Wednesday 19 June 2019

Micheal Martin: It's a positive day for Fianna Fail as exit polls indicate 23pc support

Micheal Martin (Brian Lawless/PA)
Micheal Martin (Brian Lawless/PA)

Ralph Riegel

Fianna Fail leader Micheal Martin ruled out any move for a snap General Election on the basis of what he said was "a very positive" Local Government and European Parliament election for his party.

Mr Martin stressed that Local Government election results were very encouraging for Fianna Fáil - and he said it sent an emphatic message to critics of Fianna Fáil and his party leadership as Fine Gael's 10pc opinion poll leader "evaporated at the ballot box."

Exit polls indicated his party had matched Fine Gael at 23pc support.

But he said it had no bearing on the Confidence & Supply Agreement with the Government or the timing of any general election.

"That is not the context in which I look at the local elections," he told Independent.ie.

"No - I have never used the local elections or saw the local elections as a moment to sort of decide whether you will have (a general election)."

"If you look at all the interviews I have given prior to this, my message has been consistent.

"A lot of the parties privately will admit it but they won’t say it publicly. I think the Greens are the only ones who will say it and agree that we shouldn’t call a (general) election (because of Brexit) before Christmas and Eamon Ryan said that to me but the others were pretending that they wanted one but we would not."

However, Mr Martin slated the Government's handling of the plebiscite on directly elected mayors in Cork, Waterford and Limerick as "absolutely shambolic."

Early tallies indicated the plebiscite will be rejected in Cork.

He acknowledged it was shaping up to be a very good election for Fianna Fáil with the party poised to consolidate gains on councils nationwide - and remain in the fight for three European Parliament berths in Dublin and Ireland South.

In Cork City Council, Fianna Fáil are poised to hold all 10 seats on the 31 seat council.

"Yes (FF will be there or thereabouts for next General Election). But it is a fragmented electoral system right now. We are in a different order than the last decade in politics.

"But you never use local elections as a barometer for a general election – I’m around long enough and I’m experienced politician  - locals are different, people vote different at locals, they definitely vote differently in European (elections).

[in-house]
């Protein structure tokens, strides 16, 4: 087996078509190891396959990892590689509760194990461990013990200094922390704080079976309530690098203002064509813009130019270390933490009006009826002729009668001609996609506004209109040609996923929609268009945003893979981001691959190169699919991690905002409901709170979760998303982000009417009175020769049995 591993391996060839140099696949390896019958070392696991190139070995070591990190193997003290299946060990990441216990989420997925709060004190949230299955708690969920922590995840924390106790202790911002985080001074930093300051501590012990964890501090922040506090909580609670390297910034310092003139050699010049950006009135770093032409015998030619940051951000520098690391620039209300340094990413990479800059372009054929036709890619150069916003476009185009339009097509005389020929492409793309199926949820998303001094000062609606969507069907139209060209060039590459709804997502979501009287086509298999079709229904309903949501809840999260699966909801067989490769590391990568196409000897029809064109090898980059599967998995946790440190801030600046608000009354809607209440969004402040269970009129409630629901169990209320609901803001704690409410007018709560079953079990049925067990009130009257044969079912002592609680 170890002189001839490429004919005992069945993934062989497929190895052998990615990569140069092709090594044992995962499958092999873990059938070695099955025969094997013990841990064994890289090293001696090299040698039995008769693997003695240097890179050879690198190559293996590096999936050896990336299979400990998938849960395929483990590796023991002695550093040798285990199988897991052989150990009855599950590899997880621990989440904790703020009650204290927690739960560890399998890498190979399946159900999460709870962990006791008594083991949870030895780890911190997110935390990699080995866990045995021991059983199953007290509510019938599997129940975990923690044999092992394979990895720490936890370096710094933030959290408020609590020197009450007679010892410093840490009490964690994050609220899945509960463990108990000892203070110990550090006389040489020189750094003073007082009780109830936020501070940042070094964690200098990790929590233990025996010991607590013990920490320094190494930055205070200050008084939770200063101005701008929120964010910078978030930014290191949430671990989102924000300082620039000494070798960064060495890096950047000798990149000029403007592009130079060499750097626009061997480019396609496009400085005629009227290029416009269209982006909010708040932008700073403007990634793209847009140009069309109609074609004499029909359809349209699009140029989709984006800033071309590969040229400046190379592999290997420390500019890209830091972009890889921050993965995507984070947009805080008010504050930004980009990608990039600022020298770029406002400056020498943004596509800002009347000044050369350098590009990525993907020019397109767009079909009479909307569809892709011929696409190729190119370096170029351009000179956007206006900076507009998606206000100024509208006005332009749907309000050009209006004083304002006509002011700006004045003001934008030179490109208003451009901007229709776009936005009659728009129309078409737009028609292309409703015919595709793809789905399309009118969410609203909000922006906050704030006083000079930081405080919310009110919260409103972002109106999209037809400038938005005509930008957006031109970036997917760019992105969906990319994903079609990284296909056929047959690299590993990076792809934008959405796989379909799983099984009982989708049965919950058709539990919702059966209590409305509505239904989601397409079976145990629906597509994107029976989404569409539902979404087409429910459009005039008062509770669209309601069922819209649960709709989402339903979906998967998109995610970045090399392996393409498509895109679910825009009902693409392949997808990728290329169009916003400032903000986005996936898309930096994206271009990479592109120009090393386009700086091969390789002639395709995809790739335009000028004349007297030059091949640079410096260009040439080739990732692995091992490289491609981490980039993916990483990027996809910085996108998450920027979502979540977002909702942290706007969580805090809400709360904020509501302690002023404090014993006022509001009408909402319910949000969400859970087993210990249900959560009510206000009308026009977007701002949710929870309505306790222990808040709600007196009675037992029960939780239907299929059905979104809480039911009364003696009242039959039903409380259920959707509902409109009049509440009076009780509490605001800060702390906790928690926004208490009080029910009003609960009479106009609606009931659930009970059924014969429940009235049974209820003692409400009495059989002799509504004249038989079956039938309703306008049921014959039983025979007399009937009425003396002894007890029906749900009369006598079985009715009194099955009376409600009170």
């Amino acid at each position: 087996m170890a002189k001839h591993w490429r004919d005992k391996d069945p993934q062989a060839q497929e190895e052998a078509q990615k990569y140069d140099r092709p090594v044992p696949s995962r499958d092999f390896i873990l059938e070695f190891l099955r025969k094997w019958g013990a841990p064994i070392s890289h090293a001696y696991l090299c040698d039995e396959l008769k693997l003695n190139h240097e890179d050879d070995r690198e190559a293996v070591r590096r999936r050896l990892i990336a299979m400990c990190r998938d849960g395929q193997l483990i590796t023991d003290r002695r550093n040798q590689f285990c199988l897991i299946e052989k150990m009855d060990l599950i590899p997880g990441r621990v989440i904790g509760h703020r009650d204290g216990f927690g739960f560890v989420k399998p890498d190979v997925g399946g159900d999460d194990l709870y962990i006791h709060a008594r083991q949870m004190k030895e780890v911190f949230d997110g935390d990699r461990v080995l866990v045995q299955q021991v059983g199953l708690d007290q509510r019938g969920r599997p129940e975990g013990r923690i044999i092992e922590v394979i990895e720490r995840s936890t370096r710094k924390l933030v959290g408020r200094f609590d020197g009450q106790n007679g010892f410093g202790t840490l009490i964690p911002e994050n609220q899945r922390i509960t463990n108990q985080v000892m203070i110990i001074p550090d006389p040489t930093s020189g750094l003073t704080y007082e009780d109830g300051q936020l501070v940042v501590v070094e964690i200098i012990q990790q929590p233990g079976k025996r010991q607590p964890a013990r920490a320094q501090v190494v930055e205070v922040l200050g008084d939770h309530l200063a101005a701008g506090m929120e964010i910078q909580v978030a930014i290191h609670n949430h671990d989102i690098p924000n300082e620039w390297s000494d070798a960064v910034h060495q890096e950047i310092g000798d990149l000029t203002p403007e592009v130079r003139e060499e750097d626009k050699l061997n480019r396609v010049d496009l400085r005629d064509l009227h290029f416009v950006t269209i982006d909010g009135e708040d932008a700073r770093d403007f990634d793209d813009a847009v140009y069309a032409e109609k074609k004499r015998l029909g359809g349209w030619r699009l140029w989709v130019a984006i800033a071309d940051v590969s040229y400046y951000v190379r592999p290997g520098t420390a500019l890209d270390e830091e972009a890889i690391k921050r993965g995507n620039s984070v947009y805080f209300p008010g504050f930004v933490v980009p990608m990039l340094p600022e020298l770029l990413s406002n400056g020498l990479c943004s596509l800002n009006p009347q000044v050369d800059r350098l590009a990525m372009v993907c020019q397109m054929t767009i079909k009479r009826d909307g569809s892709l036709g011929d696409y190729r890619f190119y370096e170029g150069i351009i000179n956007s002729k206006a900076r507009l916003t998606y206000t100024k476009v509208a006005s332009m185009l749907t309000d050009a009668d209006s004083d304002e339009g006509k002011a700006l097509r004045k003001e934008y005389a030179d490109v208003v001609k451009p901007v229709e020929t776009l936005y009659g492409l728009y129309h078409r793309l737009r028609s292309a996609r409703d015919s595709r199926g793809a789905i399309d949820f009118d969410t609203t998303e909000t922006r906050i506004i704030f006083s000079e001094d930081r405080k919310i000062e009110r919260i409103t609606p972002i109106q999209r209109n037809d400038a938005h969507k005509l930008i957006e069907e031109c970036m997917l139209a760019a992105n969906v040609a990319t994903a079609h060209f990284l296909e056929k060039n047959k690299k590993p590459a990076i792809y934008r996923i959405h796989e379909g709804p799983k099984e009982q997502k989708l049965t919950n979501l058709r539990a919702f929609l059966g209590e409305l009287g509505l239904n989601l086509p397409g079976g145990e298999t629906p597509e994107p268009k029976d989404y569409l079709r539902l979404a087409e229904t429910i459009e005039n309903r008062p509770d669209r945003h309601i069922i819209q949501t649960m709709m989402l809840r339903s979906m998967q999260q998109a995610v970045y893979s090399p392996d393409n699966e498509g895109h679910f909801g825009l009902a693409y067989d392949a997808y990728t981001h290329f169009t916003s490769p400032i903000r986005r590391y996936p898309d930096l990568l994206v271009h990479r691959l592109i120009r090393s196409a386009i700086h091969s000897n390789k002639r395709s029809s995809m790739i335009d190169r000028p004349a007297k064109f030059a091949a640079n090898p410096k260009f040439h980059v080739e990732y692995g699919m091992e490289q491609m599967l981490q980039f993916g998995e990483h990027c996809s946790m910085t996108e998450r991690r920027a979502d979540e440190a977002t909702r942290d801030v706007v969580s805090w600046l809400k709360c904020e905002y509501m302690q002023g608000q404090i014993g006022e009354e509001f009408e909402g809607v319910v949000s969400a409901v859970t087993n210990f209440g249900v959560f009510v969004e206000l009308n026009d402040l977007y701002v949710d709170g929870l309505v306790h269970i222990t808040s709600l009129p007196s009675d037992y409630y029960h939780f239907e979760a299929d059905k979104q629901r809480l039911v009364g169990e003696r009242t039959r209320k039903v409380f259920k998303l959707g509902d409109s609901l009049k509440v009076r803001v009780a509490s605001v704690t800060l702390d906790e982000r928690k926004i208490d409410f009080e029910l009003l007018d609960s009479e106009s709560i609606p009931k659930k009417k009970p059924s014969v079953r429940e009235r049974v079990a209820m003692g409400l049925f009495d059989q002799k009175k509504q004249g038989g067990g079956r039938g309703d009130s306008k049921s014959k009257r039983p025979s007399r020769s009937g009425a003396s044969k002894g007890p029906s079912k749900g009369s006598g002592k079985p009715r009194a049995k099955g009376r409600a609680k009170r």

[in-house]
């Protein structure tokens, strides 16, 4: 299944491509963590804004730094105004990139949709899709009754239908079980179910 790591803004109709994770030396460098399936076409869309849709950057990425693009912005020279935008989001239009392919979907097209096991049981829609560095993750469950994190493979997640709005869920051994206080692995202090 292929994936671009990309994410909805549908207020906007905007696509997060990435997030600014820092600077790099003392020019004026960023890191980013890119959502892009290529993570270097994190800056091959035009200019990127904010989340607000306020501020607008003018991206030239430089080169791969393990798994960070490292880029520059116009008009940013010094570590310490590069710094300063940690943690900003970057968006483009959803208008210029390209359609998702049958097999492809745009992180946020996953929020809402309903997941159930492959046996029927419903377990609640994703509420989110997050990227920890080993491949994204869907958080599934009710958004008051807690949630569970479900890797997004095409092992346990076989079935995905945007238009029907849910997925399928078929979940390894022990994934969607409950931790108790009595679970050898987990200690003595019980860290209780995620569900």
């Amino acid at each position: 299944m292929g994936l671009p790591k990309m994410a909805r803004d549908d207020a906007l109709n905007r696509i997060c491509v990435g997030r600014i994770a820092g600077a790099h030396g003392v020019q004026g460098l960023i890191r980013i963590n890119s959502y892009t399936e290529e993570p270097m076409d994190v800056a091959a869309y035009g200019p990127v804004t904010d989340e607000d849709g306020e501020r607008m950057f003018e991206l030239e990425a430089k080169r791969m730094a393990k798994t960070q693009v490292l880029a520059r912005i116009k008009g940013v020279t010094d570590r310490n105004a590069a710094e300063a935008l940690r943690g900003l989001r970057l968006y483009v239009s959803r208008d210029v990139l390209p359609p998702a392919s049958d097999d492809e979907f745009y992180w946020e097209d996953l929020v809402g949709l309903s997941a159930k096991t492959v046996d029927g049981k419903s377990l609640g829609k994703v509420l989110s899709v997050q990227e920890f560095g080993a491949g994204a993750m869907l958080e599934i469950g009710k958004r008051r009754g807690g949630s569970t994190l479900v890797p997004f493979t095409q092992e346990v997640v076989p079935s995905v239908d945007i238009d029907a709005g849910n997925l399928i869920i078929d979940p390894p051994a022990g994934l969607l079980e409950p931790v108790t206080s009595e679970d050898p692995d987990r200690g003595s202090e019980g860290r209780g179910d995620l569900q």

"In 1989 Fianna Fail won 40 odd per cent in the general election and only got 32pc in the same day in the Europeans – if you look at the history of European elections, they produce personalities, Dana, Kathy Sinnott etc.

"But I think we are in the Barna Baol (gap of danger) - we are not only still standing we are making gains, we are still bringing people in but it is a challenging environment electorally.

"It is very hard work - to be fair to all our candidates, they put in very hard work and a lot of their background teams have.

"We are positive about the future. It is a very fragmented situation right now - I want to pay tribute to the Green Party. I think they did well. Eamon Ryan and myself, we came in after the 2011 General Election and we have ploughed a lonely furrow at times.

"He is having his day today and I pay tribute to him for his leadership in that regard.

"It (final results) is going to be fascinating to see - there have been some big stories in this election. For two years we have watched opinion polls telling us that Fine Gael were ten clear points ahead of Fianna Fáil.

"That has evaporated -  I don't know where the Sinn Fein vote is but they face challenges in some areas in terms of seats.

"Everybody is impacted - we seem to be holding our own in the local elections but it is a cautionary tale because there is a lot of counts to go.

"I am looking at 50pc of the tallies and it looks like we are in a good enough position to hold the ten seats (on Cork City Council)."

He said Fianna Fáil was hoping their final local election results reflected the positive early tallies.

"It is early days yet - in the Local Government elections I think we will consolidate the gains we made on the last occasion.

"We could gain more additional seats across the country, particularly in Dublin not withstanding the Green surge.

"There are some exciting potential results coming our way in places like Dundrum, Tallaght and Dublin south inner city.

"Places where we didn't have representation for quite some time.

"We will be watching that very carefully and the early tallies are very positive in that regard.

"A lot in local elections depends on the quality of your candidates. Bear in mind we lost 10pc of our poll toppers in the last local election - they went into the Dail and into the Seanad.

"To replace that 10pc was always going to be a challenge.

"But it looks like we are going to hold onto the seats we won the last time out. From a local election point of view in terms of the renewal of the party and bringing in new people - that is the kind of thing we are looking for, people who have potential going into the future.

"When this is all over and the final votes are counted, a bit like 2014, it could be very good for the party.

"Notwithstanding the Green surge, I think this could be a very good result for us."

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